By Cosmina Marian, IPPF EN
We continue to work against our own interests by not prioritizing the empowerment of women and achieving gender equality. We continue to repeat the same mistakes. This is nothing new. Sexual and reproductive health, including access to contraception care, is constantly being taken hostage in political battles.
Many women and girls have no control over their sexual and reproductive lives. They cannot access safe and affordable family planning services.
Take the story of two girls with very different paths in life, Dalia and Amai.
Dalia loses her mother early on while she gives birth to her fifth child, her brother. Maternal mortality remains a leading cause of death in low-income countries. Her father forces her into marrying a much older man at only 14 years-old. She is not able to go to school anymore as she is told she must stay home and care for the household – a wife’s job they say.
Amai, on the other hand, has the chance to continue her studies.
Dalia gets pregnant during her first year of marriage and contracts HIV from her husband. She is stigmatised and does not see a way out.
Amai meets a boy she likes at 16, he’s her own age. Her mother takes her to the family planning clinic where she receives sex and relationship education and contraceptive care. She finishes high school and decides to become a lawyer. By then, Dalia already has three children. She has the responsibility of supporting the household. Keeping it clean while having no access to clean water, feeding her children with the little she has, educating them as much as possible at home, because she doesn’t have money to send them to school; and even taking on small jobs here and there to help with the daily expenses. She lives from one day to another, carrying the weight of the world on her shoulders.
Amai gets her law degree and marries her high school love. They decide to start a family and have three children over the next few years, when she feels ready. She continues her career and cares for her family. Her children benefit from even more opportunities than Amai to live healthy and happy lives.
Their journeys clearly show how important it is for girls and women to have unhindered access to family planning and sex and relationship education. It can better their lives, their family lives and allow them to transform their communities into more prosperous places.
When young women are calling the shots, they can avoid HIV, marry and have children when ready. Their children enjoy more opportunities to live healthy and happy lives. And this cycle spans over generations.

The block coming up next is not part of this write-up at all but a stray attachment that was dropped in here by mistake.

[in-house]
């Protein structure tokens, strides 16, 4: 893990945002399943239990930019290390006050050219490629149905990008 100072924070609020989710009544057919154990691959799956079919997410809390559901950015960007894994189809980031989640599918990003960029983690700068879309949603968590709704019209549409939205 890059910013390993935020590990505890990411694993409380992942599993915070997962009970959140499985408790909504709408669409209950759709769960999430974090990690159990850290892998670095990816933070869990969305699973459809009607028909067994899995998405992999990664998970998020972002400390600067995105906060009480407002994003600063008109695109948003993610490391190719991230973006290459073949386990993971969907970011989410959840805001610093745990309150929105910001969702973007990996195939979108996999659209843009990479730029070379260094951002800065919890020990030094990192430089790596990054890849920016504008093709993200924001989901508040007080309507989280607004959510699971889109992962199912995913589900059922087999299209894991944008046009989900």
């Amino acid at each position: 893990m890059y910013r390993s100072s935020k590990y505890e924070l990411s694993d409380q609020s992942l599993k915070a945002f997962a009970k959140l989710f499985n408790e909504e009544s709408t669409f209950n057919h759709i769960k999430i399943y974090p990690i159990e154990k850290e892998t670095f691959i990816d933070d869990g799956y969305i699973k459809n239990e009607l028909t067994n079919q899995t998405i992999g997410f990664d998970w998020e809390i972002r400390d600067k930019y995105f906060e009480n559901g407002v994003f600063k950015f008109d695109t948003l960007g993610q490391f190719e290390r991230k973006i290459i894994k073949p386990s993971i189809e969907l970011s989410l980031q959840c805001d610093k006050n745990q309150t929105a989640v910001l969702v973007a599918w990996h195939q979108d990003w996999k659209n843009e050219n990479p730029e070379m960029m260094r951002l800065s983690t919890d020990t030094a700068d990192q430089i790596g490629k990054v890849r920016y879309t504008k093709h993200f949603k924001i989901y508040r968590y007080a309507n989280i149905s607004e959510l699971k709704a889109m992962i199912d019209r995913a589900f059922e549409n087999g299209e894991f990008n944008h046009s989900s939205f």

Reproductive freedom should not depend on where you live and how much money you have. The gap in contraceptive use between the poorest and wealthiest countries remains huge and no country has equal access to contraceptive care. On top of high costs, being denied sex and relationship education, stigma and gender inequalities stop girls from accessing contraception.
Investing in family planning is the right and smart thing to do – politically, legally, socially and economically. It will save lives and improve health. And without access to contraceptive care we have no hope to achieve equality or prevent poverty.
And yet, we still find ways to deny girls and women opportunities. We are sabotaging ourselves by subscribing to twisted ideologies or to harmful gender norms that have no place in the 21st century.
This has a spill effect through the instrumentalization of development aid and an increased association between security, migration and development. Some governments are shifting priorities, giving more importance to non-development objectives under their development assistance, such as migration control, addressing security threats and commercial expansion, at the expense of effective development cooperation.
We continue to repeat the same mistakes. But I remain hopeful that despite the detours we take to make reproductive freedom a reality for all, we will be successful in making the story of Amai the norm.
Read similar articles in our newspaper, Her Chronicles.